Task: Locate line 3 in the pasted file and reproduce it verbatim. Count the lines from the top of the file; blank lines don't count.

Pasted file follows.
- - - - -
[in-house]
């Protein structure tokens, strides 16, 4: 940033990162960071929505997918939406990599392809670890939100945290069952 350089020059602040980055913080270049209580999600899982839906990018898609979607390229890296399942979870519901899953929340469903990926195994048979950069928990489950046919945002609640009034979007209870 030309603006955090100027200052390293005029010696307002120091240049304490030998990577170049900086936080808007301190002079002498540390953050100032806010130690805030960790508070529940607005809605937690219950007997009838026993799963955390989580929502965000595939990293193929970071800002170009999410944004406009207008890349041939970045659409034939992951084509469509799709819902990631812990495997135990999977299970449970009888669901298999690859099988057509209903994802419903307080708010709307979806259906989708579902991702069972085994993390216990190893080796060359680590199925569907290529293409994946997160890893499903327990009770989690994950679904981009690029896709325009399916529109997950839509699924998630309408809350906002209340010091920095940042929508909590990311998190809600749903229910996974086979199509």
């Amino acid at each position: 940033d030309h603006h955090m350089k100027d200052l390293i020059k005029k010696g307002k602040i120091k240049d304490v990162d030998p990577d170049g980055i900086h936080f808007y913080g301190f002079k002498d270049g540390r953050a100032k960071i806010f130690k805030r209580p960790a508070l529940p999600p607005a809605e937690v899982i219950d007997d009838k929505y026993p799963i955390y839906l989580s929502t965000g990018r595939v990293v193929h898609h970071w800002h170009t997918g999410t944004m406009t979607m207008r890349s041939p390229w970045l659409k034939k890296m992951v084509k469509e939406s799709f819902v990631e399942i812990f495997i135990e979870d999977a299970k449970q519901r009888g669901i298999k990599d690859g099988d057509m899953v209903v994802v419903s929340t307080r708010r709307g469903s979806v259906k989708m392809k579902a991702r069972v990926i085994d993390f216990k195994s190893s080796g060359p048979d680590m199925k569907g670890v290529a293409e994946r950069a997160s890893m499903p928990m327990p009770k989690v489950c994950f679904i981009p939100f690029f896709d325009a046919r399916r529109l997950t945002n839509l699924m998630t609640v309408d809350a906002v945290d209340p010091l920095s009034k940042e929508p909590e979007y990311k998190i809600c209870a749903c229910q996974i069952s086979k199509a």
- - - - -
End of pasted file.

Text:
């Amino acid at each position: 940033d030309h603006h955090m350089k100027d200052l390293i020059k005029k010696g307002k602040i120091k240049d304490v990162d030998p990577d170049g980055i900086h936080f808007y913080g301190f002079k002498d270049g540390r953050a100032k960071i806010f130690k805030r209580p960790a508070l529940p999600p607005a809605e937690v899982i219950d007997d009838k929505y026993p799963i955390y839906l989580s929502t965000g990018r595939v990293v193929h898609h970071w800002h170009t997918g999410t944004m406009t979607m207008r890349s041939p390229w970045l659409k034939k890296m992951v084509k469509e939406s799709f819902v990631e399942i812990f495997i135990e979870d999977a299970k449970q519901r009888g669901i298999k990599d690859g099988d057509m899953v209903v994802v419903s929340t307080r708010r709307g469903s979806v259906k989708m392809k579902a991702r069972v990926i085994d993390f216990k195994s190893s080796g060359p048979d680590m199925k569907g670890v290529a293409e994946r950069a997160s890893m499903p928990m327990p009770k989690v489950c994950f679904i981009p939100f690029f896709d325009a046919r399916r529109l997950t945002n839509l699924m998630t609640v309408d809350a906002v945290d209340p010091l920095s009034k940042e929508p909590e979007y990311k998190i809600c209870a749903c229910q996974i069952s086979k199509a």